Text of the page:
Warrnambool's breakwater will be repaired eight months after suffering severe storm damage with the state government announcing $250,000 for works.
The funding - part of the Local Port Program - comes after Warrnambool City Council, which manages the breakwater on behalf of the government, previously estimated the repairs at $140,000.
The government said works to re-open closed sections of the pedestrian walkway would start soon. Substantial works to replace an older section of the low landing deck would begin after the peak summer period.
Sea swells in April tore railings off and stripped the 130-year-old breakwater of sections of concrete, making the structure unsafe for pedestrians.
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Warrnambool mayor Richard Ziegeler said the announcement was positive.
"It was a bit of a pleasant surprise for us," he said.
"The amount we got is generous, until you start this work you don't know what's involved underneath the substructure and all the rest of it. It's a fairly complicated engineering structure.
"We're happy that we got so much, it'll help us do a fair amount of restoration and clearly the state government have regarded it as an important icon for the south-west coast and an important icon for the whole Victorian coastal scene so we're very pleased that they regard it as important as we do and have given us enough money to do the job.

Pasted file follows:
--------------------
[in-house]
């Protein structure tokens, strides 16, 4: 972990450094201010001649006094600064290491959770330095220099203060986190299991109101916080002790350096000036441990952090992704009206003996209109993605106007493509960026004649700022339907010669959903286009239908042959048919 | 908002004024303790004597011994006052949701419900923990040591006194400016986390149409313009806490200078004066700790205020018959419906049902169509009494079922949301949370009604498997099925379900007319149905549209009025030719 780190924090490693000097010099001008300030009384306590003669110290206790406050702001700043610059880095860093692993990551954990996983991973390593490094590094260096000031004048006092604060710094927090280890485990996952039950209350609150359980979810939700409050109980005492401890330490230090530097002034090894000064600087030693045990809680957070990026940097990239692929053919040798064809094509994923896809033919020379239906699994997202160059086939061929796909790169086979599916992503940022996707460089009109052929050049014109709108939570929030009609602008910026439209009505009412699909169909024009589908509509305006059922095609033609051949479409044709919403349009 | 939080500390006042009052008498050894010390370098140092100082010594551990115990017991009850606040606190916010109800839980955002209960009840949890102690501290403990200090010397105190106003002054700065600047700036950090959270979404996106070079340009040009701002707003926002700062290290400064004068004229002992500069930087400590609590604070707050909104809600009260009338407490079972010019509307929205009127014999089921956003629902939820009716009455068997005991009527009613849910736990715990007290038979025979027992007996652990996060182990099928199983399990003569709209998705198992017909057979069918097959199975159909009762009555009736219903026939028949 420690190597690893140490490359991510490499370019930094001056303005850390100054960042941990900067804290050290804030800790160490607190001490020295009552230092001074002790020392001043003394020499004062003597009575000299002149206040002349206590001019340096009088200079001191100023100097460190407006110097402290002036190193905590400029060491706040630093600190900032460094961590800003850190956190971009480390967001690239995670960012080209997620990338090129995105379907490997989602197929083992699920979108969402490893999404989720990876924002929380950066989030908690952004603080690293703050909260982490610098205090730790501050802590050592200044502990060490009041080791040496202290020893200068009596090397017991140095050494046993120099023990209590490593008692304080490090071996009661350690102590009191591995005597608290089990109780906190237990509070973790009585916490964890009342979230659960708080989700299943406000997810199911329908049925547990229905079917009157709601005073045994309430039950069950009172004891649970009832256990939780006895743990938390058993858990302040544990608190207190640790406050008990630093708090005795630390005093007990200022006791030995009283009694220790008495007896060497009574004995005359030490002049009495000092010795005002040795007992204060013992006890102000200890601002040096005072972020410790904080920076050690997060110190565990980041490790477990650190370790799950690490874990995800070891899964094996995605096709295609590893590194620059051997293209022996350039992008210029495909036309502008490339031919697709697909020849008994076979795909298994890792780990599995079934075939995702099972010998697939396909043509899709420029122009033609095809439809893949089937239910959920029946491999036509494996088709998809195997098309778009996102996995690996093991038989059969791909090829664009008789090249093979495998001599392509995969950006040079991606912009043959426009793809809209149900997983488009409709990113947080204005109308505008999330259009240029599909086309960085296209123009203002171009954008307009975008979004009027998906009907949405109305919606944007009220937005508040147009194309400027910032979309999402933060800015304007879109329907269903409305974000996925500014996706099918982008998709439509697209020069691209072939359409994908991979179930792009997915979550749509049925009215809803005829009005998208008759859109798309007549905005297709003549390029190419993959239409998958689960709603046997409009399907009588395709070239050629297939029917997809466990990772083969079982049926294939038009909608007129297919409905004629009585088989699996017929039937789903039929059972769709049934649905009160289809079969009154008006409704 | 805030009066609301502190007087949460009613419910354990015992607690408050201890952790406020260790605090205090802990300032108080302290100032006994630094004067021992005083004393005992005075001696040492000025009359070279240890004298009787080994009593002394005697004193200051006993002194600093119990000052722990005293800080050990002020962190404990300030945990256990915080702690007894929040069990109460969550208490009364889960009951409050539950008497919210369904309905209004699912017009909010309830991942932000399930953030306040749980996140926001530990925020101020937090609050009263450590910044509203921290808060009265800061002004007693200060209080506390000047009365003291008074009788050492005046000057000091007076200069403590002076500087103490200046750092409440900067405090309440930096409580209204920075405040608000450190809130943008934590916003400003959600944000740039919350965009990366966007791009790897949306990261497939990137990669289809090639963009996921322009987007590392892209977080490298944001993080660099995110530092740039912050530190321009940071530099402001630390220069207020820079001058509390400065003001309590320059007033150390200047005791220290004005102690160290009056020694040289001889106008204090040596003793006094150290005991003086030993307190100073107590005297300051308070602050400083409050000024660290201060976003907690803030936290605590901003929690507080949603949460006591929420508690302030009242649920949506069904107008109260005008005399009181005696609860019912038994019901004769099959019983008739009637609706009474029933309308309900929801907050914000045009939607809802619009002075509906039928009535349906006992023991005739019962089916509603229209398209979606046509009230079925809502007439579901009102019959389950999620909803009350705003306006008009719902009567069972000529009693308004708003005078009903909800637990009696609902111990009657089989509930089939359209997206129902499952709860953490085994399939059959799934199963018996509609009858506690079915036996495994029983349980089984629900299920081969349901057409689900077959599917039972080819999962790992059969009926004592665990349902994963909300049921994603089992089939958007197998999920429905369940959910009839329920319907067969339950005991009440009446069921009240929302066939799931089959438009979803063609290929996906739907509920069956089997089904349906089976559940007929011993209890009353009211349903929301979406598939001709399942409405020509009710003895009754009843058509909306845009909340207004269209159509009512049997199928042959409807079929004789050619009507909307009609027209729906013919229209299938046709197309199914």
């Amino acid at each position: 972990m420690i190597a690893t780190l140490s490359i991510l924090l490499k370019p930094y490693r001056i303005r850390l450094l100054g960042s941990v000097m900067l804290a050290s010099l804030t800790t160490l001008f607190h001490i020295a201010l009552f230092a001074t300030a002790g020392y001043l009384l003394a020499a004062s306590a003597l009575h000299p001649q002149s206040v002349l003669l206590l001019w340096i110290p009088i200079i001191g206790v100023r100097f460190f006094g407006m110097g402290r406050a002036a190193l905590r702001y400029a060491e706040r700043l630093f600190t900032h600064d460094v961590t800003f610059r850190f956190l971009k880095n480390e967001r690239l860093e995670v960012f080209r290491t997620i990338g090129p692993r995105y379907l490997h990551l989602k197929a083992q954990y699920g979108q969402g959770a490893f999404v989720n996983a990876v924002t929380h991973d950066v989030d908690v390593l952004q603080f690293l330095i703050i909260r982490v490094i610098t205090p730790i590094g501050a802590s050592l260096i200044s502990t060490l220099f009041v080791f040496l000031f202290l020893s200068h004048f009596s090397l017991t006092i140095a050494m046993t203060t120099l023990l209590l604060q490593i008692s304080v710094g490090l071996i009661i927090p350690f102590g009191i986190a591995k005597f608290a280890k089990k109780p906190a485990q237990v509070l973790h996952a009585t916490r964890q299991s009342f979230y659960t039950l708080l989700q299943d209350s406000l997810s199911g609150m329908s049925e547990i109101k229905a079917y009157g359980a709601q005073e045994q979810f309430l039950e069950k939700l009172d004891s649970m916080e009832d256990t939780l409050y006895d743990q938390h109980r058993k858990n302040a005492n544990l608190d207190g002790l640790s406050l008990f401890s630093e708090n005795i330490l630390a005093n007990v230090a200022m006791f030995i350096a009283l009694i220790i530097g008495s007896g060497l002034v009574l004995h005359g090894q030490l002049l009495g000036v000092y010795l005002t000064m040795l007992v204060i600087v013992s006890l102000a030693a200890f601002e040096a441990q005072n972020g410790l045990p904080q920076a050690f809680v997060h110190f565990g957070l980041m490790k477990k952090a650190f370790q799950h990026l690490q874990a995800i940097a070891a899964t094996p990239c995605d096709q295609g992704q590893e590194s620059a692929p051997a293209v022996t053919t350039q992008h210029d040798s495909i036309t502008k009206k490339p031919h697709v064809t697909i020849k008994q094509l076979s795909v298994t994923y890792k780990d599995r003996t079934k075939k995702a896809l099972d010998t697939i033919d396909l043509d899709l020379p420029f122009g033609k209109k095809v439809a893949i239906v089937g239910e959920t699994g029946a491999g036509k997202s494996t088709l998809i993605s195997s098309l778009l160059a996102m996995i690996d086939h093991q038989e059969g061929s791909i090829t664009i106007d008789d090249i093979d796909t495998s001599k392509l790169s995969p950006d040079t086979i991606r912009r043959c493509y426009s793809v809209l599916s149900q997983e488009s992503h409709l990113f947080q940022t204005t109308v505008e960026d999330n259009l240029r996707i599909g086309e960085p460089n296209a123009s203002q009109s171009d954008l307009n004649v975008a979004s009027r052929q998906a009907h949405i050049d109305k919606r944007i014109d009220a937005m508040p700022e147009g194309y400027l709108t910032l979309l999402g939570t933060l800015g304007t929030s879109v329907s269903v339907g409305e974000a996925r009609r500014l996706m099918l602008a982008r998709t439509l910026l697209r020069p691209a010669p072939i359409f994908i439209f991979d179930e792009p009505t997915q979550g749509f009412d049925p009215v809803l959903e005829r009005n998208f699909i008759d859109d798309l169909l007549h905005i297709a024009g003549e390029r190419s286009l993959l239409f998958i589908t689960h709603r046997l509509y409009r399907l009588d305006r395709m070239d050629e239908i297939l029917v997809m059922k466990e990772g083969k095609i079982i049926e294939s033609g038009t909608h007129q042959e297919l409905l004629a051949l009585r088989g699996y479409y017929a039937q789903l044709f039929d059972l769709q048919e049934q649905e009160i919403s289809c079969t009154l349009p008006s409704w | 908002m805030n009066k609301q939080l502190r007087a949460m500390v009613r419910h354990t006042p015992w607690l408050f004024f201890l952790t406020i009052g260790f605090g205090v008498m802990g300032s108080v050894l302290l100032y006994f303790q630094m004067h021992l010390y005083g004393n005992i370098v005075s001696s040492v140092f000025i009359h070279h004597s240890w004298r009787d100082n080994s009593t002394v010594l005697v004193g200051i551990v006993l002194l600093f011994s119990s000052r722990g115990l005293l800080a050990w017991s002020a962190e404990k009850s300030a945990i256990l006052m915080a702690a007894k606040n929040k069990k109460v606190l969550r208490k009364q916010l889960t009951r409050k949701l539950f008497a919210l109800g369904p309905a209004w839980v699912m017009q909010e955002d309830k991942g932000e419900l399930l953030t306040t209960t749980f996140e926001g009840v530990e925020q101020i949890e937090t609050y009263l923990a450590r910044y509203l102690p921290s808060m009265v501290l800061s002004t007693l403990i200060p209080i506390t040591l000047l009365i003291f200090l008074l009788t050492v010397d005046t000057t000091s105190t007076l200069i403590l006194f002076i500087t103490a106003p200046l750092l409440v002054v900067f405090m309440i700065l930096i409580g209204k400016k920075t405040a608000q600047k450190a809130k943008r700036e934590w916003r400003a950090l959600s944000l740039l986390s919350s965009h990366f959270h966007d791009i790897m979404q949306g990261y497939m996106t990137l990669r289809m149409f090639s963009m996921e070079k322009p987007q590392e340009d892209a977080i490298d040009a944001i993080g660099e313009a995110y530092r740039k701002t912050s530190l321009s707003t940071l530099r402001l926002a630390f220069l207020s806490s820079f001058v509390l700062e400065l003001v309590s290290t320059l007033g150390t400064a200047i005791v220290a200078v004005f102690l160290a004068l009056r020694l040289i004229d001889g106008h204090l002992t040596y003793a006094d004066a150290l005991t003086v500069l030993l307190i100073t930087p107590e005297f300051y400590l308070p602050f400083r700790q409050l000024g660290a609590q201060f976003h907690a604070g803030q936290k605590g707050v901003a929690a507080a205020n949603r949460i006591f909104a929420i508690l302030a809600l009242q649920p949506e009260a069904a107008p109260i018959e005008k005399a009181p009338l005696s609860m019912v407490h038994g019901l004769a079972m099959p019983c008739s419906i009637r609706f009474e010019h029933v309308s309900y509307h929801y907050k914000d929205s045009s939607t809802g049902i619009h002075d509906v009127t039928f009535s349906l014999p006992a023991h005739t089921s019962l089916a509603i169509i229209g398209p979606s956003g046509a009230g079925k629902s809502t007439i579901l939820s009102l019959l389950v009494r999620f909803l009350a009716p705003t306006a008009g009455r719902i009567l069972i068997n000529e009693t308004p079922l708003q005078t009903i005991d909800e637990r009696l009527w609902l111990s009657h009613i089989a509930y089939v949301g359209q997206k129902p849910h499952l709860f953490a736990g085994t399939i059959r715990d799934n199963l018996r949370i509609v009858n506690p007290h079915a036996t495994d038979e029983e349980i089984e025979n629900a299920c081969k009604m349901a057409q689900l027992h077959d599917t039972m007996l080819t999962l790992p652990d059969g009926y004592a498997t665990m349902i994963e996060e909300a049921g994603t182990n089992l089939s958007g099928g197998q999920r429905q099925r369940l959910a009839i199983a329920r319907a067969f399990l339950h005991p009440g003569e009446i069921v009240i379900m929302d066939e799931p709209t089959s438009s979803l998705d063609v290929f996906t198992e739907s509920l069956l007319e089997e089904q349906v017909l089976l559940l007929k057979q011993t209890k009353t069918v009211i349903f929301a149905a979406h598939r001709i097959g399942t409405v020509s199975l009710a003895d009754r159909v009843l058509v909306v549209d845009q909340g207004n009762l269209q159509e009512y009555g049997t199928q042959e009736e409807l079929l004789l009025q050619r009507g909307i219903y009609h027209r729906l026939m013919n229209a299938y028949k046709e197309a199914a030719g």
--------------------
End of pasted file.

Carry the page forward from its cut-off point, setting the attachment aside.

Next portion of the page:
"We've got to get it to a point where it's safe for people to use because it's one of those things locals and tourists need to be able to use safely."
He said he didn't believe the higher-than-expected amount was prompted by uncovered structural faults.
"I don't think there's any underlying motive, I think they want to make sure it's done properly," he said.
"I think that's their attitude which I'll welcome."
South West Coast MP Roma Britnell said the announcement was a "long time coming".
"It is disappointing that eight months after the storms, we still have sections of the breakwater inaccessible to the public but it is pleasing to see the government is finally acting," Ms Britnell said.
"This issue has been raised several times since April, both in parliament and directly to the minister.
"I have said all along that the breakwater is a state-owned asset and, as such, it was up to the government and not the Warrnambool City Council or its ratepayers to foot the bill."
While Ms Britnell welcomed the state government commitment, she said calls for an $11 million investment for substantial general upgrades to the breakwater - including $8 million for new rock armouring - would continue.
"The breakwater is an iconic structure for Warrnambool and it is incumbent on the government to ensure it is a safe facility for locals and visitors," Ms Britnell said.
In November, The Standard reported city council budget papers showed it expected to receive funding for the major works in 2024-25, with about $8 million of the cost to flow from external funding sources but the state government had made no commitments.
For now, the most immediate repairs will begin shortly on rendering and replacing handrails which will enable closed sections of the pedestrian walkway to be reopened for the community once again, following detailed assessment and planning and a long period of closure.
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